Lionsgate reports this morning that The Hunger Games: Catching Fire earned another $31.25 million on Black Friday, up 110 percent from its Thanksgiving Day haul. That brings the sequel up to a $253.2 million domestic haul through 8 days of release, 33 percent ahead of the pace of Harry Potter and the Deathly Hallows Part I. BoxOffice projects Catching Fire will bring in $74 million for its sophomore weekend as part of a record $109.7 million five-day Thanksgiving window (topping 2001's Harry Potter and the Sorcerer's Stone which grossed $82.39 million).
Disney's Frozen increased 142 percent from Thanksgiving Day to $26.86 million on Friday, keeping it significantly ahead of the opening performance of any recent Walt Disney Animation film with $53.5 million bagged in just three days. By comparison, Tangled earned $39.5 million over the same Wednesday-Friday holiday frame in 2010.
Frozen is successfully capturing an audience that has been underserved in recent weeks: families, once again proving that female-leaning films can succeed even in a competitive marketplace. Stellar reviews have been driving buzz for the film, and early word of mouth appears quite strong with 91 percent Flixster users approving of or still anticipating seeing the film. BoxOffice is projecting a $67 million 3-day weekend gross for Frozen, making for a stellar 5-day debut of $93.3 million.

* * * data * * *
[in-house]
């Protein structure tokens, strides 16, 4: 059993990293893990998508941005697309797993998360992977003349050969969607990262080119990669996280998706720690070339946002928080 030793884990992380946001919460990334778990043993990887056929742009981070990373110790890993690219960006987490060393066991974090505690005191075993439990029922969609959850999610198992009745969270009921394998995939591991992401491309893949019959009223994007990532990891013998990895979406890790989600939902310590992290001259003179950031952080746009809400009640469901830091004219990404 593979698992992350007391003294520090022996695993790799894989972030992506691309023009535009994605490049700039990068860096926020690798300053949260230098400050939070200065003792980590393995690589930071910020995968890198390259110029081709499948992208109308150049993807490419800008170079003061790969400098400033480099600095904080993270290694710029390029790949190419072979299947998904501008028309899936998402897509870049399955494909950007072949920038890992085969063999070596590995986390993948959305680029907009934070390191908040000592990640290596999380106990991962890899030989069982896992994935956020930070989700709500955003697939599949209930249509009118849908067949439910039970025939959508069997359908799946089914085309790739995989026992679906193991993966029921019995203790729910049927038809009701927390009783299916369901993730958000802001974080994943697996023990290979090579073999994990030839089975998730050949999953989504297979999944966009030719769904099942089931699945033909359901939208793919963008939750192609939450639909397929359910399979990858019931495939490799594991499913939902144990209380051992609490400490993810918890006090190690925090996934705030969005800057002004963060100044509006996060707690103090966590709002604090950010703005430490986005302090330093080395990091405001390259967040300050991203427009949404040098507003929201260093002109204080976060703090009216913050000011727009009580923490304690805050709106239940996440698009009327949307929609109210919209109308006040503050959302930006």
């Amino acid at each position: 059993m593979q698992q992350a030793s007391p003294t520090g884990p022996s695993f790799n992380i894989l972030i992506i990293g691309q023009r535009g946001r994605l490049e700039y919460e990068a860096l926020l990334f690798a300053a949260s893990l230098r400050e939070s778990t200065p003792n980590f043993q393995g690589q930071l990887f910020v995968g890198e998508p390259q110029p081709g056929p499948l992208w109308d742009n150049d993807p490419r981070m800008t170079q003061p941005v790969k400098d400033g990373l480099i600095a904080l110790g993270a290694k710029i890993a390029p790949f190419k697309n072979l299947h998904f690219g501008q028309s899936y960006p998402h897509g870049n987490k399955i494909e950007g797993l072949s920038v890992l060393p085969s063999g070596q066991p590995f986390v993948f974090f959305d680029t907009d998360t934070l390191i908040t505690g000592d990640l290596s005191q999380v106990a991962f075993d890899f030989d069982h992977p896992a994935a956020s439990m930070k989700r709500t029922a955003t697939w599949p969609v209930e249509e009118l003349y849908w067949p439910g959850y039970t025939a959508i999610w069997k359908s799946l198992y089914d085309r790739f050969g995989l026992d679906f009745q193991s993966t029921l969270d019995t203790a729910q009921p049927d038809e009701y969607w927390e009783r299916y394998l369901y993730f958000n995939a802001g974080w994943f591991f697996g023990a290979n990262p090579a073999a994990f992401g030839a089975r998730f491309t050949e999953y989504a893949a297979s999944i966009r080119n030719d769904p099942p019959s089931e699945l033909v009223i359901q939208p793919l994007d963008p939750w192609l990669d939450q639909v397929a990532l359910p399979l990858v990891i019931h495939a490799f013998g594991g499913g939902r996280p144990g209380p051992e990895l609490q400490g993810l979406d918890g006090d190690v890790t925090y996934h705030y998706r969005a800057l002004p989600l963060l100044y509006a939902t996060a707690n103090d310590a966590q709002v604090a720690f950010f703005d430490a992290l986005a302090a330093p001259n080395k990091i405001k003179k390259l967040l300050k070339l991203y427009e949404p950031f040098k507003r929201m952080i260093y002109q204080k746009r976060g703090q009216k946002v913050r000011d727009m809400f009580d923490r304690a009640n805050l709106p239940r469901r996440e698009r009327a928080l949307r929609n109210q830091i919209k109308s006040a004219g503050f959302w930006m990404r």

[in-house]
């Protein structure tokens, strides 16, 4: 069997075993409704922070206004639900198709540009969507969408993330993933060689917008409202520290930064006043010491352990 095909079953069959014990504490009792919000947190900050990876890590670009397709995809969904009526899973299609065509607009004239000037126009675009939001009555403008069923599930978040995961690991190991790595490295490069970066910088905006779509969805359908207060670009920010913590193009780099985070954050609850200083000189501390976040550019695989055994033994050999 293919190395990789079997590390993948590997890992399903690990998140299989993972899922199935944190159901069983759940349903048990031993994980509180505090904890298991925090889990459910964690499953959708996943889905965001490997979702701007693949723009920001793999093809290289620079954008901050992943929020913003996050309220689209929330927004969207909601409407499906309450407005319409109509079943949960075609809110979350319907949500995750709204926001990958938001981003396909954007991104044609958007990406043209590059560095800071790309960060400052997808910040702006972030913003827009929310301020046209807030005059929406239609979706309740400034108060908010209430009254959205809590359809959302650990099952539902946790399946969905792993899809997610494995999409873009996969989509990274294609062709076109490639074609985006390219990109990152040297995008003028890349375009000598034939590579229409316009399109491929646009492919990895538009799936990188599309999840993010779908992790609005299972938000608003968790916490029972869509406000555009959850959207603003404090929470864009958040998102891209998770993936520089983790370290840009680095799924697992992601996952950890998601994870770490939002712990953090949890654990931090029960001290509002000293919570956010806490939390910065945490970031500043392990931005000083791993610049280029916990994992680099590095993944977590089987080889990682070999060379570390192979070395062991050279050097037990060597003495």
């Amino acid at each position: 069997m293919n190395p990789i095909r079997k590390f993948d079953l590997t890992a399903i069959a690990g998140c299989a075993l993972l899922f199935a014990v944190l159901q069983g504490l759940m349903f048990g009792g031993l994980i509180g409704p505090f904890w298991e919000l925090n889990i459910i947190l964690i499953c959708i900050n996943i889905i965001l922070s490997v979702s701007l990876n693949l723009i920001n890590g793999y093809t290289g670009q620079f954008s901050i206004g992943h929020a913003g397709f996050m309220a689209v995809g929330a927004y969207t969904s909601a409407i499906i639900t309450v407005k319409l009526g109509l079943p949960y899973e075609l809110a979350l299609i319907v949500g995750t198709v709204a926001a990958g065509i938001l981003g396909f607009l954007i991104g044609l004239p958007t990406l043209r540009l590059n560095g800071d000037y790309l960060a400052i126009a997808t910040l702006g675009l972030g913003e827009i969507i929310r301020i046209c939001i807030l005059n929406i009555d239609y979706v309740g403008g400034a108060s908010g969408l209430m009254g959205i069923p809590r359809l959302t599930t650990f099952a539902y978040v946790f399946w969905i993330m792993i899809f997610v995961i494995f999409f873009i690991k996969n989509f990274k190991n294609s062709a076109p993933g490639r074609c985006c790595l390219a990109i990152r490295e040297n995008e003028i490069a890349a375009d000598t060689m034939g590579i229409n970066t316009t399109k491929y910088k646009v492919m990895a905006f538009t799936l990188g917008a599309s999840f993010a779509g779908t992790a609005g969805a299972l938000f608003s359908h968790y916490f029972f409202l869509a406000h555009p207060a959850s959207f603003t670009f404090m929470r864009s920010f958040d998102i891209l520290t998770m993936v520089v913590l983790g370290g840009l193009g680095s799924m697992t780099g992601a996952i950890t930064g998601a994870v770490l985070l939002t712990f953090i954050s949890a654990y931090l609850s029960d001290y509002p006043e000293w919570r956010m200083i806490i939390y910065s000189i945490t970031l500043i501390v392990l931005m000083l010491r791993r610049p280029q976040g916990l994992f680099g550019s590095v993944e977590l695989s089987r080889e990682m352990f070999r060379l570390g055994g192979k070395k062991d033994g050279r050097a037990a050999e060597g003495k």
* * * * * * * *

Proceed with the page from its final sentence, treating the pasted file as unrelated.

Disney's and Marvel's Thor: The Dark World added $4.45 million to its haul on Friday, a 118 percent increase from Thursday. To date, the sequel has brought in $180.05 million domestically and will surpass the original Thor's final gross ($181.03 million) early on Saturday. Look for The Dark World to post $11.2 million over the 3-day weekend and $15.6 million for the 5-day.
Delivery Man increased 91 percent from Thursday to $2.73 million yesterday. The film's cume so far is $15.25 million. Look for a 3-day weekend of $6.8 million and a 5-day take of $9.5 million.
Open Road Films reports that Homefront accounted for $2.632 million on Friday, marking an 88 percent jump from its second day of release on Thanksgiving. The Jason Statham-James Franco thriller has brought in $5.46 million through its first three days (19 percent less than 2010's pre-Thanksgiving opener from CBS Films, Faster) and is on pace for a $6.6 million 3-day weekend and $9.4 million 5-day start. Word of mouth appears to be on the low end of modest with 70 percent of Flixster users giving their approving vote.
Looking at this weekend's lower profile releases: The Book Thief swiped $1.9 million yesterday, giving it a projected $4.8 million 3-day weekend and $6.4 million 5-day start. Meanwhile, Black Nativity added $1.57 million on Friday as it remains on track for disappointing $3.9 million 3-day and $5.0 million 5-day frames.
Additional reporting by Daniel Garris